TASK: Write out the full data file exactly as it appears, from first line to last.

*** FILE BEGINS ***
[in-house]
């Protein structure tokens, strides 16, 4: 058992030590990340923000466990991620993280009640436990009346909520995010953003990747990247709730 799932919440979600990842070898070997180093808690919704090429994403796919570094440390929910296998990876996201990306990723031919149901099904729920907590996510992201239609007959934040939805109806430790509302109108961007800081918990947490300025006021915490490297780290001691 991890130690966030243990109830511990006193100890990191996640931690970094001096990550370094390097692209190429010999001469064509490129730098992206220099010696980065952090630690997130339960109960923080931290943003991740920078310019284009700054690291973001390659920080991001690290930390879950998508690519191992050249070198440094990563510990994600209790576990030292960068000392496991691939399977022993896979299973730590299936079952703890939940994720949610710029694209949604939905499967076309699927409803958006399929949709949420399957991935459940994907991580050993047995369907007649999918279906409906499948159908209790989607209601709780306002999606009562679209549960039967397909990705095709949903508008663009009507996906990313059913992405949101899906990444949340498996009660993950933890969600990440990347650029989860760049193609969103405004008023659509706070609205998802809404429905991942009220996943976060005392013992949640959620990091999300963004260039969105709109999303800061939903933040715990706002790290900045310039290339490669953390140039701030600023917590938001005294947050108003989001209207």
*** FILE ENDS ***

[in-house]
């Protein structure tokens, strides 16, 4: 058992030590990340923000466990991620993280009640436990009346909520995010953003990747990247709730 799932919440979600990842070898070997180093808690919704090429994403796919570094440390929910296998990876996201990306990723031919149901099904729920907590996510992201239609007959934040939805109806430790509302109108961007800081918990947490300025006021915490490297780290001691 991890130690966030243990109830511990006193100890990191996640931690970094001096990550370094390097692209190429010999001469064509490129730098992206220099010696980065952090630690997130339960109960923080931290943003991740920078310019284009700054690291973001390659920080991001690290930390879950998508690519191992050249070198440094990563510990994600209790576990030292960068000392496991691939399977022993896979299973730590299936079952703890939940994720949610710029694209949604939905499967076309699927409803958006399929949709949420399957991935459940994907991580050993047995369907007649999918279906409906499948159908209790989607209601709780306002999606009562679209549960039967397909990705095709949903508008663009009507996906990313059913992405949101899906990444949340498996009660993950933890969600990440990347650029989860760049193609969103405004008023659509706070609205998802809404429905991942009220996943976060005392013992949640959620990091999300963004260039969105709109999303800061939903933040715990706002790290900045310039290339490669953390140039701030600023917590938001005294947050108003989001209207």